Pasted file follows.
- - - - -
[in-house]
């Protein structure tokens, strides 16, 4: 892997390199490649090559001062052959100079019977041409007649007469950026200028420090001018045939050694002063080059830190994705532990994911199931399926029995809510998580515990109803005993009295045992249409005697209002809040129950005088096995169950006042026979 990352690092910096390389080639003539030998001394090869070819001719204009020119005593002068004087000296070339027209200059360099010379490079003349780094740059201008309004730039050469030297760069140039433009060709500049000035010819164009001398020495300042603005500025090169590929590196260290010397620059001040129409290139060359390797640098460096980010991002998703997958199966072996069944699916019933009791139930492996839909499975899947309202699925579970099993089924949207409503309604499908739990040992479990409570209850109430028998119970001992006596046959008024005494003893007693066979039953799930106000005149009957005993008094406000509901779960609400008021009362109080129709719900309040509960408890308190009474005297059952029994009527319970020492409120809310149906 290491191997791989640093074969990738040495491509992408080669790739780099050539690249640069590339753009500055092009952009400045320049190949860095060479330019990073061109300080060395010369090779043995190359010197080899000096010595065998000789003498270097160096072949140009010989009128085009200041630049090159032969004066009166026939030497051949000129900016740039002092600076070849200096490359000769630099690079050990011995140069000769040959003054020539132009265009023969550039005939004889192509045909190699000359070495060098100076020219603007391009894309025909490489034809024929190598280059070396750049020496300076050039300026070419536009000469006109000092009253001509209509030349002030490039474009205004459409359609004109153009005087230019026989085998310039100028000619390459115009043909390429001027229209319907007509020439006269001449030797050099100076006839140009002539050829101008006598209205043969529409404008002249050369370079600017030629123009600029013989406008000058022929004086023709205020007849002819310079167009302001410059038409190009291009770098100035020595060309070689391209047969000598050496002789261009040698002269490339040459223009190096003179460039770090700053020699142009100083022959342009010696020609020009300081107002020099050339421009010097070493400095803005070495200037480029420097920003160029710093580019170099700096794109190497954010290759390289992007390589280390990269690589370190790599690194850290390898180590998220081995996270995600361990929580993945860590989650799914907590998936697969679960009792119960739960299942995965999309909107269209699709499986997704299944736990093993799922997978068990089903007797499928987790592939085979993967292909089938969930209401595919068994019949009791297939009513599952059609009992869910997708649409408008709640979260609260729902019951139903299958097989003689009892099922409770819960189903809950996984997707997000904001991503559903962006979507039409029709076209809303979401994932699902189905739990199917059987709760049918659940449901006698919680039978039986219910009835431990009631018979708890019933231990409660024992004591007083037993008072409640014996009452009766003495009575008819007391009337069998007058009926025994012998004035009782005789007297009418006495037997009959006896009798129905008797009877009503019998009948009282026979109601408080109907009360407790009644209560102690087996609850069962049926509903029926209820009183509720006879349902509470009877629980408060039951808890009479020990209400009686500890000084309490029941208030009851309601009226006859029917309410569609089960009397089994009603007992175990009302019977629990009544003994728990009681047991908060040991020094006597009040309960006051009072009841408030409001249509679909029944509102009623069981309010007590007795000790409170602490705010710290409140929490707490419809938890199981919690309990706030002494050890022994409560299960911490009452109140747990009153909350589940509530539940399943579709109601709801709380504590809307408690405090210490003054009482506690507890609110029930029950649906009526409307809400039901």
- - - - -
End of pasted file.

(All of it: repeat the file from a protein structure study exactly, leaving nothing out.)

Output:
[in-house]
């Protein structure tokens, strides 16, 4: 892997390199490649090559001062052959100079019977041409007649007469950026200028420090001018045939050694002063080059830190994705532990994911199931399926029995809510998580515990109803005993009295045992249409005697209002809040129950005088096995169950006042026979 990352690092910096390389080639003539030998001394090869070819001719204009020119005593002068004087000296070339027209200059360099010379490079003349780094740059201008309004730039050469030297760069140039433009060709500049000035010819164009001398020495300042603005500025090169590929590196260290010397620059001040129409290139060359390797640098460096980010991002998703997958199966072996069944699916019933009791139930492996839909499975899947309202699925579970099993089924949207409503309604499908739990040992479990409570209850109430028998119970001992006596046959008024005494003893007693066979039953799930106000005149009957005993008094406000509901779960609400008021009362109080129709719900309040509960408890308190009474005297059952029994009527319970020492409120809310149906 290491191997791989640093074969990738040495491509992408080669790739780099050539690249640069590339753009500055092009952009400045320049190949860095060479330019990073061109300080060395010369090779043995190359010197080899000096010595065998000789003498270097160096072949140009010989009128085009200041630049090159032969004066009166026939030497051949000129900016740039002092600076070849200096490359000769630099690079050990011995140069000769040959003054020539132009265009023969550039005939004889192509045909190699000359070495060098100076020219603007391009894309025909490489034809024929190598280059070396750049020496300076050039300026070419536009000469006109000092009253001509209509030349002030490039474009205004459409359609004109153009005087230019026989085998310039100028000619390459115009043909390429001027229209319907007509020439006269001449030797050099100076006839140009002539050829101008006598209205043969529409404008002249050369370079600017030629123009600029013989406008000058022929004086023709205020007849002819310079167009302001410059038409190009291009770098100035020595060309070689391209047969000598050496002789261009040698002269490339040459223009190096003179460039770090700053020699142009100083022959342009010696020609020009300081107002020099050339421009010097070493400095803005070495200037480029420097920003160029710093580019170099700096794109190497954010290759390289992007390589280390990269690589370190790599690194850290390898180590998220081995996270995600361990929580993945860590989650799914907590998936697969679960009792119960739960299942995965999309909107269209699709499986997704299944736990093993799922997978068990089903007797499928987790592939085979993967292909089938969930209401595919068994019949009791297939009513599952059609009992869910997708649409408008709640979260609260729902019951139903299958097989003689009892099922409770819960189903809950996984997707997000904001991503559903962006979507039409029709076209809303979401994932699902189905739990199917059987709760049918659940449901006698919680039978039986219910009835431990009631018979708890019933231990409660024992004591007083037993008072409640014996009452009766003495009575008819007391009337069998007058009926025994012998004035009782005789007297009418006495037997009959006896009798129905008797009877009503019998009948009282026979109601408080109907009360407790009644209560102690087996609850069962049926509903029926209820009183509720006879349902509470009877629980408060039951808890009479020990209400009686500890000084309490029941208030009851309601009226006859029917309410569609089960009397089994009603007992175990009302019977629990009544003994728990009681047991908060040991020094006597009040309960006051009072009841408030409001249509679909029944509102009623069981309010007590007795000790409170602490705010710290409140929490707490419809938890199981919690309990706030002494050890022994409560299960911490009452109140747990009153909350589940509530539940399943579709109601709801709380504590809307408690405090210490003054009482506690507890609110029930029950649906009526409307809400039901």